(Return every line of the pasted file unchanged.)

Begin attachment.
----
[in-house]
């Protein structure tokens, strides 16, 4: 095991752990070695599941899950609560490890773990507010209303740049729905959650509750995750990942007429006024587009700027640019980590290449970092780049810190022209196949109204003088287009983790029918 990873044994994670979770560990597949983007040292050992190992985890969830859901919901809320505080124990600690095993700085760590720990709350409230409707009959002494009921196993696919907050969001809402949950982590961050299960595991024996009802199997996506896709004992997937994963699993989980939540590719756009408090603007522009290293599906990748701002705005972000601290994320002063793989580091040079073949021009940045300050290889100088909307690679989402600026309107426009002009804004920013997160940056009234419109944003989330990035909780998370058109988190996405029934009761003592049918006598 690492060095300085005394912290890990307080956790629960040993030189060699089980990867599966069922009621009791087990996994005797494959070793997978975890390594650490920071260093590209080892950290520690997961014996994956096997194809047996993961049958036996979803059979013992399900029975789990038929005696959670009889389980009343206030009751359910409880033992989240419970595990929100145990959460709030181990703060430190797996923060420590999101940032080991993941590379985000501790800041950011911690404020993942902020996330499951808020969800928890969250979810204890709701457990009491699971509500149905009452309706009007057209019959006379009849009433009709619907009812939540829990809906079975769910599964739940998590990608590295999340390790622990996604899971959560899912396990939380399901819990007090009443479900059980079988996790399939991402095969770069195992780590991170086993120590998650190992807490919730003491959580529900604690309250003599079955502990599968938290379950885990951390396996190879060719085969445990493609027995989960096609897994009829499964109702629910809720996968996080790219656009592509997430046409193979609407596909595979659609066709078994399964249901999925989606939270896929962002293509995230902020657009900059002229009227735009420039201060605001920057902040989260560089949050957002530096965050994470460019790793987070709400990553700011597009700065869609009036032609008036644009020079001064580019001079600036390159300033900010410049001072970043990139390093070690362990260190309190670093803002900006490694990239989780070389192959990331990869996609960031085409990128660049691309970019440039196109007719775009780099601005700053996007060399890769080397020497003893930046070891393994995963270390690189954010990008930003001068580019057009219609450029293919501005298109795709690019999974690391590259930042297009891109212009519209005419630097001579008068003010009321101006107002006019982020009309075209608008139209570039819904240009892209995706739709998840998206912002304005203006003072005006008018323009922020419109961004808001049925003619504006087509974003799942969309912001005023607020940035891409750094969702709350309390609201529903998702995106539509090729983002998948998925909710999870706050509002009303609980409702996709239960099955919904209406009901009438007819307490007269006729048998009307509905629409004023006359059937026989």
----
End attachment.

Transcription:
[in-house]
């Protein structure tokens, strides 16, 4: 095991752990070695599941899950609560490890773990507010209303740049729905959650509750995750990942007429006024587009700027640019980590290449970092780049810190022209196949109204003088287009983790029918 990873044994994670979770560990597949983007040292050992190992985890969830859901919901809320505080124990600690095993700085760590720990709350409230409707009959002494009921196993696919907050969001809402949950982590961050299960595991024996009802199997996506896709004992997937994963699993989980939540590719756009408090603007522009290293599906990748701002705005972000601290994320002063793989580091040079073949021009940045300050290889100088909307690679989402600026309107426009002009804004920013997160940056009234419109944003989330990035909780998370058109988190996405029934009761003592049918006598 690492060095300085005394912290890990307080956790629960040993030189060699089980990867599966069922009621009791087990996994005797494959070793997978975890390594650490920071260093590209080892950290520690997961014996994956096997194809047996993961049958036996979803059979013992399900029975789990038929005696959670009889389980009343206030009751359910409880033992989240419970595990929100145990959460709030181990703060430190797996923060420590999101940032080991993941590379985000501790800041950011911690404020993942902020996330499951808020969800928890969250979810204890709701457990009491699971509500149905009452309706009007057209019959006379009849009433009709619907009812939540829990809906079975769910599964739940998590990608590295999340390790622990996604899971959560899912396990939380399901819990007090009443479900059980079988996790399939991402095969770069195992780590991170086993120590998650190992807490919730003491959580529900604690309250003599079955502990599968938290379950885990951390396996190879060719085969445990493609027995989960096609897994009829499964109702629910809720996968996080790219656009592509997430046409193979609407596909595979659609066709078994399964249901999925989606939270896929962002293509995230902020657009900059002229009227735009420039201060605001920057902040989260560089949050957002530096965050994470460019790793987070709400990553700011597009700065869609009036032609008036644009020079001064580019001079600036390159300033900010410049001072970043990139390093070690362990260190309190670093803002900006490694990239989780070389192959990331990869996609960031085409990128660049691309970019440039196109007719775009780099601005700053996007060399890769080397020497003893930046070891393994995963270390690189954010990008930003001068580019057009219609450029293919501005298109795709690019999974690391590259930042297009891109212009519209005419630097001579008068003010009321101006107002006019982020009309075209608008139209570039819904240009892209995706739709998840998206912002304005203006003072005006008018323009922020419109961004808001049925003619504006087509974003799942969309912001005023607020940035891409750094969702709350309390609201529903998702995106539509090729983002998948998925909710999870706050509002009303609980409702996709239960099955919904209406009901009438007819307490007269006729048998009307509905629409004023006359059937026989």